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Protesters in front of Lafayette Park near the White House in Washington, D.C., this month. Photo: Roberto Schmidt/AFP via Getty Images

Cities and counties across the U.S. have declared racism a public health crisis or have drafts awaiting votes and final decisions.

Why it matters: The trend follows almost three weeks of protests sparked by the police killing of George Floyd, as nationwide protesters demand action from their elected officials.

"'It is Milwaukee County's responsibility to address racism, including seeking solutions to reshape the discourse, actively engaging all citizens in racial justice work. Local government needs to take a leadership role and we intend to do so."
— County Executive Chris Abele in a statement, per WBUR

The state of play: Milwaukee was the first city in the country to declare racism a public health crisis, CBS reports. The city was named the most segregated in the country by the Census Bureau in 2017.

  • Boston became last Friday one of the largest cities to declared racism a public health crisis, with Mayor Marty Walsh announcing plans to reallocate $3 million from the police department's budget to put toward public health, per NPR.
  • More declarations were made this week, with Charlotte, North Carolina, among the latest to do so on Wednesday.

Racism has been declared a public health crisis in:

Go deeper: Minneapolis city council official calls for racism to be declared a public health emergency

Go deeper

Trump supporters rally at polling place during early voting in Virginia

People stand on line, spaced six apart due to COVID-19, in order to vote early at the Fairfax Government Center on Friday in Fairfax, Virginia. Photo: Tasos Katopodis/Getty Images

Supporters of President Trump descended on a polling place in Fairfax, Virginia, Saturday, chanting "four more years," as early voting continued in the state for a second day, video from the scene shows.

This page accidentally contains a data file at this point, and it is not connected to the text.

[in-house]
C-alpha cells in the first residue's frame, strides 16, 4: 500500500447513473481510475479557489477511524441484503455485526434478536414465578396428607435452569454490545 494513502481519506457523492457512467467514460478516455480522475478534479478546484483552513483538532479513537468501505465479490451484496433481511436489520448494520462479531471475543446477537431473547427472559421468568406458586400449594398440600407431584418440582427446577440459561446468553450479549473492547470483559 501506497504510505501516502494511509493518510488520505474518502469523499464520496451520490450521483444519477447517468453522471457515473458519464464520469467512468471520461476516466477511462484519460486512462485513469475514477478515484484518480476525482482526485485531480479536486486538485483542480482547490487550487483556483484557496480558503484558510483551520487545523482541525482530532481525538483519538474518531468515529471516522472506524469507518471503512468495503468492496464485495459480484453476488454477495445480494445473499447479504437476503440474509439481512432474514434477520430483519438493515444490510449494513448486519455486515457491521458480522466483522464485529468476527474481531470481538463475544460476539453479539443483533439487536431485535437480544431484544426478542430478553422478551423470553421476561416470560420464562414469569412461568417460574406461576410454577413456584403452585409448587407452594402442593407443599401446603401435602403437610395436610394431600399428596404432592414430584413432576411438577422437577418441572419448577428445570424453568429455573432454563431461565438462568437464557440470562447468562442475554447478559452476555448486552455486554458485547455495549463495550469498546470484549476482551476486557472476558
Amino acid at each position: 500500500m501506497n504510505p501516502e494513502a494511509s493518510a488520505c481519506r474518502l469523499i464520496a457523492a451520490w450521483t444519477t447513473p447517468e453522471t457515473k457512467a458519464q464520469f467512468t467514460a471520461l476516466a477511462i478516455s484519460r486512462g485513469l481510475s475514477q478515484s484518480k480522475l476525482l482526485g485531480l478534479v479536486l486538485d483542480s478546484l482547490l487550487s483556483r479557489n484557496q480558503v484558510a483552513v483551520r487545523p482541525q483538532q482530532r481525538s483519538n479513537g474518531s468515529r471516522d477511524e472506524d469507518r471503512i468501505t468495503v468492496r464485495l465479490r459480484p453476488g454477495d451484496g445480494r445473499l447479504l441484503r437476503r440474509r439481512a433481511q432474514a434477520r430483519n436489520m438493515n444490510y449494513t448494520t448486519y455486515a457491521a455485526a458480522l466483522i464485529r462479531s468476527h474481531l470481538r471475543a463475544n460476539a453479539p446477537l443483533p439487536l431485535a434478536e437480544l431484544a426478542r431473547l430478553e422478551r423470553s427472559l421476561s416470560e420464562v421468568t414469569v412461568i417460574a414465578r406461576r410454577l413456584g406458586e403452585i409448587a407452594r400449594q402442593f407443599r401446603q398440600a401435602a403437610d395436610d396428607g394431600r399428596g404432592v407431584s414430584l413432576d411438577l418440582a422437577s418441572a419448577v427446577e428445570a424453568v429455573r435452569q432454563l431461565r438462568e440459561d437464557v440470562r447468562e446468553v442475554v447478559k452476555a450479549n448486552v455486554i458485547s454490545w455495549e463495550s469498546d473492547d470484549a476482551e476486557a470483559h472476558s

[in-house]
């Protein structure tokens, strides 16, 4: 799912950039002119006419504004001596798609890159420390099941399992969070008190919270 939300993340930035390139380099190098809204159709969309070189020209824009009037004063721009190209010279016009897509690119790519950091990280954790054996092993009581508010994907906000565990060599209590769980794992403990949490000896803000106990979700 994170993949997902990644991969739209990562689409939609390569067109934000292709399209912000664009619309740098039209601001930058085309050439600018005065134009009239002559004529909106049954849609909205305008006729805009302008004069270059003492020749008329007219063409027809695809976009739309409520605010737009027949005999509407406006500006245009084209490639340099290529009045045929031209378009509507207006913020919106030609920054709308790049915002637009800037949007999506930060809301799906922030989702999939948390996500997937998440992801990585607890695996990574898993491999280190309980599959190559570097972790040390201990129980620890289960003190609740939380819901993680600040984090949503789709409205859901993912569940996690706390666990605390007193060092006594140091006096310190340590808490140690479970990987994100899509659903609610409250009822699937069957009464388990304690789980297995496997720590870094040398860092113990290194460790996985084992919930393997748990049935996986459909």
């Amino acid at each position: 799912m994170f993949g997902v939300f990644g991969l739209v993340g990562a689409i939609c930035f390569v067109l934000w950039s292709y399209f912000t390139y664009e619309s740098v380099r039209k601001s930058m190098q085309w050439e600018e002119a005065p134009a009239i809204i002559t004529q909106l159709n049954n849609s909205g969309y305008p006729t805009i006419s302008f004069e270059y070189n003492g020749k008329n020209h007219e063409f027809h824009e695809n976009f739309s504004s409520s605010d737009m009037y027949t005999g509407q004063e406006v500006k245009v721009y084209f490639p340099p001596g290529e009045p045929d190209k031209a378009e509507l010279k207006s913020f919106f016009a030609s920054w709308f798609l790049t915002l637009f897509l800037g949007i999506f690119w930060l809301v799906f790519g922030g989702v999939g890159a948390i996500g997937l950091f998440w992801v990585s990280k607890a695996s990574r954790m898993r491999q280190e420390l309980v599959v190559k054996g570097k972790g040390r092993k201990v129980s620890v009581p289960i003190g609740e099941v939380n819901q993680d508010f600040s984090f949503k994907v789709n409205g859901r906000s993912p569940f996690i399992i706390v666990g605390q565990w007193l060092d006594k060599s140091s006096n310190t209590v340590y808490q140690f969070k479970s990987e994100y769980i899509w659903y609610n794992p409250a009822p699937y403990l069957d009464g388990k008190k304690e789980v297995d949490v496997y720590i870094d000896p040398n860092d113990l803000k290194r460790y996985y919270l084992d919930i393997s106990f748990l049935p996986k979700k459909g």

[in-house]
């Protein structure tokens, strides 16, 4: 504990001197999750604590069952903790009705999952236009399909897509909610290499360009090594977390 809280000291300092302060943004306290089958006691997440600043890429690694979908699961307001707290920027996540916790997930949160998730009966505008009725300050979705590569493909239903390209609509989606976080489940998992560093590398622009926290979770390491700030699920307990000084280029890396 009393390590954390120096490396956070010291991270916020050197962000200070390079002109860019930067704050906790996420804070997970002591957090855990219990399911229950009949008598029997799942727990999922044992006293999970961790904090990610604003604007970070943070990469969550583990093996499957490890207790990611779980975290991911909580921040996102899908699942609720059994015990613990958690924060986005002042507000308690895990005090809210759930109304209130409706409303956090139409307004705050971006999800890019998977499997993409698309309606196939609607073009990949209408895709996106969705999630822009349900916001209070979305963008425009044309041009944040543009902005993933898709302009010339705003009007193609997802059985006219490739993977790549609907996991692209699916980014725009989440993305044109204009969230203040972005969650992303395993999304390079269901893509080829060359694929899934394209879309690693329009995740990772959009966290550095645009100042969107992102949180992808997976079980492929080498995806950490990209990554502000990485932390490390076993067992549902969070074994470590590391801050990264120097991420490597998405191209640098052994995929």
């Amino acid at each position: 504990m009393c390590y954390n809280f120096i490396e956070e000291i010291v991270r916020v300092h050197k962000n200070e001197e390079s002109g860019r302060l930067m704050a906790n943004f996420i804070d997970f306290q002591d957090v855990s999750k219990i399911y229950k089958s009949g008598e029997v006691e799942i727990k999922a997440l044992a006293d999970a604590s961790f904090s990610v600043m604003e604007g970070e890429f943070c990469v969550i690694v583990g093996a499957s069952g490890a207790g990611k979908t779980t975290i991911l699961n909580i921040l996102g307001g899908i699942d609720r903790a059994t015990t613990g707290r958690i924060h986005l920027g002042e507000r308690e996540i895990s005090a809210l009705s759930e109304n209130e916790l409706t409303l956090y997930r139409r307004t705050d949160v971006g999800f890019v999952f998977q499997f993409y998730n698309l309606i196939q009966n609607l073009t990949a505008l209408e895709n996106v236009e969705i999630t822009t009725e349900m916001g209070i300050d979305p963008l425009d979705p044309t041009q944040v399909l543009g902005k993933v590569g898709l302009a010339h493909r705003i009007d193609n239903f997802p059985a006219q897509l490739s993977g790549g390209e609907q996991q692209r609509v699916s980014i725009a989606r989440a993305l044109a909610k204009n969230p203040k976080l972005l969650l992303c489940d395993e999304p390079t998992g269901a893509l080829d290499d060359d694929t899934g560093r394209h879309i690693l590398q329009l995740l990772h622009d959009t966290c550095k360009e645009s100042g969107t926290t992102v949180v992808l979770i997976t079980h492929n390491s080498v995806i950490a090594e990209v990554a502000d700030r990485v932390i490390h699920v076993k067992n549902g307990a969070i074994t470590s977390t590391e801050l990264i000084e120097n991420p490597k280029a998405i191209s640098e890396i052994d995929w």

Driving the news: While the group did not directly block the Fairfax County Government Center entrance, some voters and elections staff "did feel intimidated by the crowd and we did provide escorts past the group," an official said, per the New York Times.

National Guard chief says it took 3 hours for Pentagon to grant Jan. 6 request

Photo: Stefani Reynolds/Bloomberg via Getty Images

William Walker, commanding general of the D.C. National Guard, will testify Wednesday that it took three hours and 19 minutes for Pentagon leadership to approve a request for National Guard assistance during the Jan. 6 Capitol attack, according to his prepared remarks.

Why it matters: The timeline over when National Guard requests were made and granted has been a key point of contention in congressional hearings examining the security failures surrounding the Capitol riots.

29 mins ago - World

International Criminal Court opens Israel-Palestine war crimes probe

Israeli Prime Minister Benjamin Netnayahu has strongly objected to the investigation. Photo: Lior Mizrahi/Getty Images

International Criminal Court (ICC) prosecutor Fatou Bensouda on Wednesday announced her intention to open an investigation into crimes allegedly committed in the Palestinian territories since 2014.

Why it matters: The investigation is expected to consider possible war crimes by Israel and Hamas during the 2014 war in Gaza, as well as the construction of West Bank settlements by Israel. It could sharply increase tensions between Israel, which fiercely opposes the probe, and Palestinian leaders, who requested it.